Mon November 12, 2012
JCPS Committee Crafts School Board Orientation Plan
Jefferson County Public Schools’ three new board members-elect will begin orientation soon prior to taking their seat on the school board next January.
“There are several topics that jump out,” said JCPS board chair Diane Porter.
A tentative transition plan was sent last week to David Jones Jr. in District 2, Chuck Haddaway in District 4 and Chris Brady in District 7.
The three are expected to participate in meetings about the budget and board protocols prior to Jan. 14 when they take their seats.
The plan is being organized by a committee including Superintendent Donna Hargens, two board members and a consultant, Porter said.
JCPS may also review other topics to clear up any “misrepresentation” that may have been discussed during this year’s campaigning, said board member Linda Duncan. This includes information about the JCPS student assignment plan, she said.
“To me, the whole victory of this election was that we had candidates who were chosen who are proponents of choice and that’s what we’re going to continue to do,” Duncan said.
Jones, Haddaway and Brady all support recent changes to the assignment plan, although some have mentioned it needs to be monitored for effectiveness.
The main focus of the informational sessions, though, is to help educate the new members and to allow them to discuss key issues with JCPS staff members that oversee certain departments.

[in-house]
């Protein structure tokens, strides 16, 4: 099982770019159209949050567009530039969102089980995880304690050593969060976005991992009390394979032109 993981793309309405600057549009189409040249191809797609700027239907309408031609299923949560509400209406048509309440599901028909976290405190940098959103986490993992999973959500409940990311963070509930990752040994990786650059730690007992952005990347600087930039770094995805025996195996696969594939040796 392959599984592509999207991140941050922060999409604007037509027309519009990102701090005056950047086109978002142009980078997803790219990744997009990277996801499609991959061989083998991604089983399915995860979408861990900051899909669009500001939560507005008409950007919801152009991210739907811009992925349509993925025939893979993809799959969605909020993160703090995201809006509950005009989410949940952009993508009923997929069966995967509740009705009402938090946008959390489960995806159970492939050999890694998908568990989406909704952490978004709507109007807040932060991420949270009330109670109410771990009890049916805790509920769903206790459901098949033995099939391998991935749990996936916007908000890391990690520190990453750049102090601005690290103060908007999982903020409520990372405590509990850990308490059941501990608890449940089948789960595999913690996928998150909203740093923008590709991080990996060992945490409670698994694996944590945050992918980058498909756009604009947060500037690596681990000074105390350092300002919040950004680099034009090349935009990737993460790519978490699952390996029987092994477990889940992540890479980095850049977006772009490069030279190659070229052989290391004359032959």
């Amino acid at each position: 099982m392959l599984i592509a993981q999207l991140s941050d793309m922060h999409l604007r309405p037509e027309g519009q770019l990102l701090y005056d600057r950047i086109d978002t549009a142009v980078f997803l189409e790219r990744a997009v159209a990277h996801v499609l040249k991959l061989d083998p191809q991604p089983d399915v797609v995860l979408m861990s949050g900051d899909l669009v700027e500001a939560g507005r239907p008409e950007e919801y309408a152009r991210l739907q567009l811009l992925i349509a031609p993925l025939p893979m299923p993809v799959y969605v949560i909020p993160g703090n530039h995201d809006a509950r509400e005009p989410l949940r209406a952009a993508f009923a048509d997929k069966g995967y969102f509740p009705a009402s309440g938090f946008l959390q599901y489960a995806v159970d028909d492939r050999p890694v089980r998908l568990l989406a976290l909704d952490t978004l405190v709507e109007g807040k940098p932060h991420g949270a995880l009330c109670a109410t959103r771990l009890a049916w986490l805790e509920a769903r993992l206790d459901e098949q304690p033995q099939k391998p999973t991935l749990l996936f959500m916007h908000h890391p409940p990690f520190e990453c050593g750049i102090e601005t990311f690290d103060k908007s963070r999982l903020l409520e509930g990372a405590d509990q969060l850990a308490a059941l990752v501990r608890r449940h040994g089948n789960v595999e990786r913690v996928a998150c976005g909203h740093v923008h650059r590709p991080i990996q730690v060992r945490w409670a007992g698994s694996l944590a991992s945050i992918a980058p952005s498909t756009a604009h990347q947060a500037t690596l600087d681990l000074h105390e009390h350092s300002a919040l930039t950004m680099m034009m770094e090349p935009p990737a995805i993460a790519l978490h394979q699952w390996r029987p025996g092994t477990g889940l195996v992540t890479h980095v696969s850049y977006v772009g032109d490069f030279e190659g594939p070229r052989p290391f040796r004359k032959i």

They will also receive training from the Kentucky Schools Board Association (KSBA), which the board is affiliated with.
Officials say new members must have 12 hours of board training each year in the first term—which consists of four years—and eight of those hours must come from the KSBA.
Most board members statewide get all of their professional development hours as required by the state from KBSA, said spokesman Brad Hughes.
Further, he said, most new board members likely need direction, especially with financial operations.
“Most people that are coming in as new school board members, other than balancing their own household budget, probably don’t have any real experience, and certainly not in dealing with the millions and in some cases the tens of millions of dollars,” said Hughes.
JCPS' budget is over $1 billion dollars and by far the largest education budget in the state.
The new board members have all told WFPL they plan to visit with schools prior to taking a seat in January.
They replace Steve Imhoff in District 2, Joe Hardesty in District 4 and Larry Hujo in District 7—all of whom are retiring.